How Law Enforcement Justifies the Use of Deadly Force
ANCHORAGE – The third officer-involved shooting on Wednesday was the third in less than a month, but this is the only one involving an Alaska State Trooper.
A trooper shot and wounded a 35-year-old Anchorage man who was allegedly holding a gun after a high-speed chase late Wednesday night.
Troopers said the use of force is part of the job and protects the public and themselves.
According to troopers, they tried to pull over Albert Samoa Maifea, but he ran a red light on the Parks Highway and drove into oncoming traffic, speeding at more than 100 miles an hour before the chase ended at Fairview Loop.
“The individual was stopped or stopped his vehicle, got out of the vehicle and at some point brandished a handgun; the pursuing trooper then discharged his weapon striking the driver of that vehicle,” said Captain Hans Brinke, the “B” detachment commander for the Alaska State Troopers.
Maifea survived, but Wednesday's shooting comes just days after Anchorage police shot and killed a man in South Anchorage and after another officer was found justified in his use of deadly force against a Mountain View man.
So the question is how do the Alaska State Troopers handle use of force?
Troopers said they follow national standards in their training. “If we are faced with a deadly force situation we are trained to shoot to stop the threat, not to kill,” said Alaska Bureau of Investigations Sergeant Chad Goeden, who has written articles on trooper actions in the past and has been featured in National Geographic's television series Alaska State Troopers.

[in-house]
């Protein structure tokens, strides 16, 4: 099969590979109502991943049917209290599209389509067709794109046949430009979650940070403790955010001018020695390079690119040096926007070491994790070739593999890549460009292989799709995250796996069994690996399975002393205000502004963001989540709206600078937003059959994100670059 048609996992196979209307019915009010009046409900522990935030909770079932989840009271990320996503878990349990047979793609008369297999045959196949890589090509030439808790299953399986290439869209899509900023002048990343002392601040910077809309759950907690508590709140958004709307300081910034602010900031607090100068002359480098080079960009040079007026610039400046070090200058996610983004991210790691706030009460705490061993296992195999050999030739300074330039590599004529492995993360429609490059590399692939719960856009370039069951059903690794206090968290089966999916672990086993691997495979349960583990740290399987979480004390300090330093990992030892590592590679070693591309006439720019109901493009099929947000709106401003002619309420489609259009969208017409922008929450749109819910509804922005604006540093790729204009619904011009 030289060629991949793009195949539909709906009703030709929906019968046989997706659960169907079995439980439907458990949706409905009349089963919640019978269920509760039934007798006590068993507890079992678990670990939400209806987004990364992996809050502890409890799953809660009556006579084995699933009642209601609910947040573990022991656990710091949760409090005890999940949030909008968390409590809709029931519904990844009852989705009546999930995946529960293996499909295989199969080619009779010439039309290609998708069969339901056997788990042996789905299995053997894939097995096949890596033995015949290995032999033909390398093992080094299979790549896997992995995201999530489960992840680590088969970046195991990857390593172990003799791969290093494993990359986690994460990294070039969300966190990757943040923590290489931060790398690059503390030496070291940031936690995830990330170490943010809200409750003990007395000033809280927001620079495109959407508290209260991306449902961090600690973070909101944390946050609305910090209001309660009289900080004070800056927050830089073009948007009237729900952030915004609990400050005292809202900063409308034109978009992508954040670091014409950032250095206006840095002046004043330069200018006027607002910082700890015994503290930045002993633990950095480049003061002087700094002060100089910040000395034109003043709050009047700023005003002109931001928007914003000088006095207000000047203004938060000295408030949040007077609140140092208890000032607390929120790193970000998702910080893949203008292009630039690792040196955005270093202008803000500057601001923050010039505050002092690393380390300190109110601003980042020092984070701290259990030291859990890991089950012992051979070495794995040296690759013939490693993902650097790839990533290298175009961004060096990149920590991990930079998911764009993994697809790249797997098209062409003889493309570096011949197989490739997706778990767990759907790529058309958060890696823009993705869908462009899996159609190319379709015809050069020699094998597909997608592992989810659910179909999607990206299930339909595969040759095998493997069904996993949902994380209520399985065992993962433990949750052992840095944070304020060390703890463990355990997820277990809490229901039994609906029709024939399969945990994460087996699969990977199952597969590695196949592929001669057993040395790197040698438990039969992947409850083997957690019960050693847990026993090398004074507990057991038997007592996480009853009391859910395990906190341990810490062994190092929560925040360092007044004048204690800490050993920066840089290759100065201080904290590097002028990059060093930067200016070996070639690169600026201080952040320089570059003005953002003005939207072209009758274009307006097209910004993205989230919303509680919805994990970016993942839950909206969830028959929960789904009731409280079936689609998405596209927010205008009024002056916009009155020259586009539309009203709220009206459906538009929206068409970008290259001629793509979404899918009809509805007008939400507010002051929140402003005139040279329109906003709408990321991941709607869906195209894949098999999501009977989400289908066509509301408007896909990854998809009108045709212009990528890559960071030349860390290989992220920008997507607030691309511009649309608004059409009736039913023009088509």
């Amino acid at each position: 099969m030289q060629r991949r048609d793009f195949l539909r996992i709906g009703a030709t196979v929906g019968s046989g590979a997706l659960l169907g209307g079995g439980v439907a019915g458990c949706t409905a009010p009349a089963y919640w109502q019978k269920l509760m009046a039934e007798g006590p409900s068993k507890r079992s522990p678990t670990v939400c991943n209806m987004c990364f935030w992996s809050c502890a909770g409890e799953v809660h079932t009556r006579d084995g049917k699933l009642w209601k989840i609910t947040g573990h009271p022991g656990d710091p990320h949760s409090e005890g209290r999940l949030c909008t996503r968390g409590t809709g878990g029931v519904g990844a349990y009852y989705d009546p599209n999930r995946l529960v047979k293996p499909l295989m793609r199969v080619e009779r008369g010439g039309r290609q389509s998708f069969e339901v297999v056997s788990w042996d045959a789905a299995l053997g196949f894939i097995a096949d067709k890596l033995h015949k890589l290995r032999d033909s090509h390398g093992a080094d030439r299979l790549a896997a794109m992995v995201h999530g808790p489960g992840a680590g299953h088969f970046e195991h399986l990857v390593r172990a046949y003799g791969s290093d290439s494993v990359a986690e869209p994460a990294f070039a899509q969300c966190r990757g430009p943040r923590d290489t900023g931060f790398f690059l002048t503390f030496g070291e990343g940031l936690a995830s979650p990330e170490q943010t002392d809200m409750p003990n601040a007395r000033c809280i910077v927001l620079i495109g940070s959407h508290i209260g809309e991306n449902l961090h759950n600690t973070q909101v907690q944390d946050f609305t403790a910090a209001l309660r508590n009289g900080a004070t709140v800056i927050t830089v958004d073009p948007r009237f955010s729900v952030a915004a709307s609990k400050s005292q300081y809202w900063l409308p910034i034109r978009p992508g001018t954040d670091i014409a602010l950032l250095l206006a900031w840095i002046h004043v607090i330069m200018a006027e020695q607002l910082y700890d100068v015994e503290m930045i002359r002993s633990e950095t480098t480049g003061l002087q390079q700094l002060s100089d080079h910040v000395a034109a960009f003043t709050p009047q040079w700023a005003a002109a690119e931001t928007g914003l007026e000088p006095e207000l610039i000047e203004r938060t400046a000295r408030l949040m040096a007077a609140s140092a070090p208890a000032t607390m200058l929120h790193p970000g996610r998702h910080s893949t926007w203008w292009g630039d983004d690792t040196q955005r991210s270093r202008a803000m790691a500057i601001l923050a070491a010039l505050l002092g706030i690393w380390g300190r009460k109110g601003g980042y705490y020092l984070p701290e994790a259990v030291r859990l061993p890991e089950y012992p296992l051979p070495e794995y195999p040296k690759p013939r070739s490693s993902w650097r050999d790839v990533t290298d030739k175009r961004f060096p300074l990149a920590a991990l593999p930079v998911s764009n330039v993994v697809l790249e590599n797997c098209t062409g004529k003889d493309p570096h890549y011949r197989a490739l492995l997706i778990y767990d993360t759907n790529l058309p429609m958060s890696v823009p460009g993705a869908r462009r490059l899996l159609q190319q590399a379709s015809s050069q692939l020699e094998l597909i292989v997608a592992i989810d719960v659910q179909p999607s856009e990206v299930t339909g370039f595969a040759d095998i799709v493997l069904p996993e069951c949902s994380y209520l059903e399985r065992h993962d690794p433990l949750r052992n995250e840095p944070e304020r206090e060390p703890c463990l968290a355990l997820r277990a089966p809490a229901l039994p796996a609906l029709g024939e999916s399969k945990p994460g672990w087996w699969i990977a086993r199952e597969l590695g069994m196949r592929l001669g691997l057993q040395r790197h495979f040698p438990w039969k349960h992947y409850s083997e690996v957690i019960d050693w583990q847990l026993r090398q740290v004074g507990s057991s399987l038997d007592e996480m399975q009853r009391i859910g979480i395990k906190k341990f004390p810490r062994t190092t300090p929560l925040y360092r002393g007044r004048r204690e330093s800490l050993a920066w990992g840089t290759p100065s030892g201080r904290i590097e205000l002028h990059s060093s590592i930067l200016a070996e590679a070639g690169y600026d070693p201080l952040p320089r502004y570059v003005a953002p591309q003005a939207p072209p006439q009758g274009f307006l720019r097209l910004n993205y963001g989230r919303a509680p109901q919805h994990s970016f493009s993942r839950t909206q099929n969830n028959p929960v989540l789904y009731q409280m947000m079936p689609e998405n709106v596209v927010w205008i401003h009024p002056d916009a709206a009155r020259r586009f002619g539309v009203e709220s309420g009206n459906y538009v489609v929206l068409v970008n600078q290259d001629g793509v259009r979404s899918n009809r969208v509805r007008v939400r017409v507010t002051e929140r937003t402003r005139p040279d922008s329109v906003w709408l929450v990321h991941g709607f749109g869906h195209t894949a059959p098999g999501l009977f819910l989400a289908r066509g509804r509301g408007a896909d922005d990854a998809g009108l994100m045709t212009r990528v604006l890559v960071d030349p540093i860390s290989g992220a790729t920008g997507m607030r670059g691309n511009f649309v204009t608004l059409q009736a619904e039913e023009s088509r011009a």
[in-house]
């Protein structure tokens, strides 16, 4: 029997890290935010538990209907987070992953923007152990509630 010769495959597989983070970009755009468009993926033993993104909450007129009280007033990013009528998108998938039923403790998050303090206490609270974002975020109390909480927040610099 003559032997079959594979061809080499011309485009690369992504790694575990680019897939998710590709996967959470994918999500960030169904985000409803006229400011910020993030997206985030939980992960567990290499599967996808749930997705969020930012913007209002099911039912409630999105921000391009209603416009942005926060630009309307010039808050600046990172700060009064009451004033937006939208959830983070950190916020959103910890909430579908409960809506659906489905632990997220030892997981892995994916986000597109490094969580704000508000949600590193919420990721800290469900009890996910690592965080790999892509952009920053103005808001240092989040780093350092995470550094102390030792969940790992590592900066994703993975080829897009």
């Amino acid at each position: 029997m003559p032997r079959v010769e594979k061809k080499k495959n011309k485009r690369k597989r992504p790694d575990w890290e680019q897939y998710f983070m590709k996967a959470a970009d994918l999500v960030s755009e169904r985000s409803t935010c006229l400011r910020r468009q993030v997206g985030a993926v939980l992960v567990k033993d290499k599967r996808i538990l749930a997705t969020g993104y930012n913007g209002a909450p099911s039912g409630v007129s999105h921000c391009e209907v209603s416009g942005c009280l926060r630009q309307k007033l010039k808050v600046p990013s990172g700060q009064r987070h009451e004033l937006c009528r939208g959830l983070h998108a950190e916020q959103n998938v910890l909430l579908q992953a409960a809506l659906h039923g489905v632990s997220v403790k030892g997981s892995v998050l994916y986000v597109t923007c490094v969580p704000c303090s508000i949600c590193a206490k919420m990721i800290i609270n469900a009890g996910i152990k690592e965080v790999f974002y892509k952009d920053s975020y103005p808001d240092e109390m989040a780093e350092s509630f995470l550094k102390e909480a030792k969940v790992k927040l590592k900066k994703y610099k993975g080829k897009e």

He said troopers do not go into situations with the intent to kill. “Its a worst nightmare for any officer or trooper to have to be involved in a deadly force situation where they may have to take another person's life, but that's what we're called upon to do in those circumstances,” said Goeden. “Certainly by the use of deadly force there's a strong likelihood that when we shoot people they very well might die; that's not our intent.
“If we shoot them and the threat stops, then we stop shooting, we don’t' keep shooting if they are no longer a threat.” And when it comes to shooting certain parts of the body Goeden said the public has to be realistic.
“These are very rapidly evolving dynamic situations. Arms and legs are often moving frantically. The offender may be running, the trooper or the officer may be running. The target is too small, its moving too quickly, the most effective way to stop the threat is to shoot at the largest, slowest moving part of the threat and that is the center mast of the body.”
Troopers said in order to protect life sometimes you have to be prepared to take it.
Every trooper involved shooting has to be investigated by the Alaska Bureau of Investigations and reviewed by the Office of Special Prosecutions and Appeals to determine whether the trooper acted lawfully.
The Department of Public Safety then reviews the case to determine if the trooper followed policies and used every option to avoid using deadly force.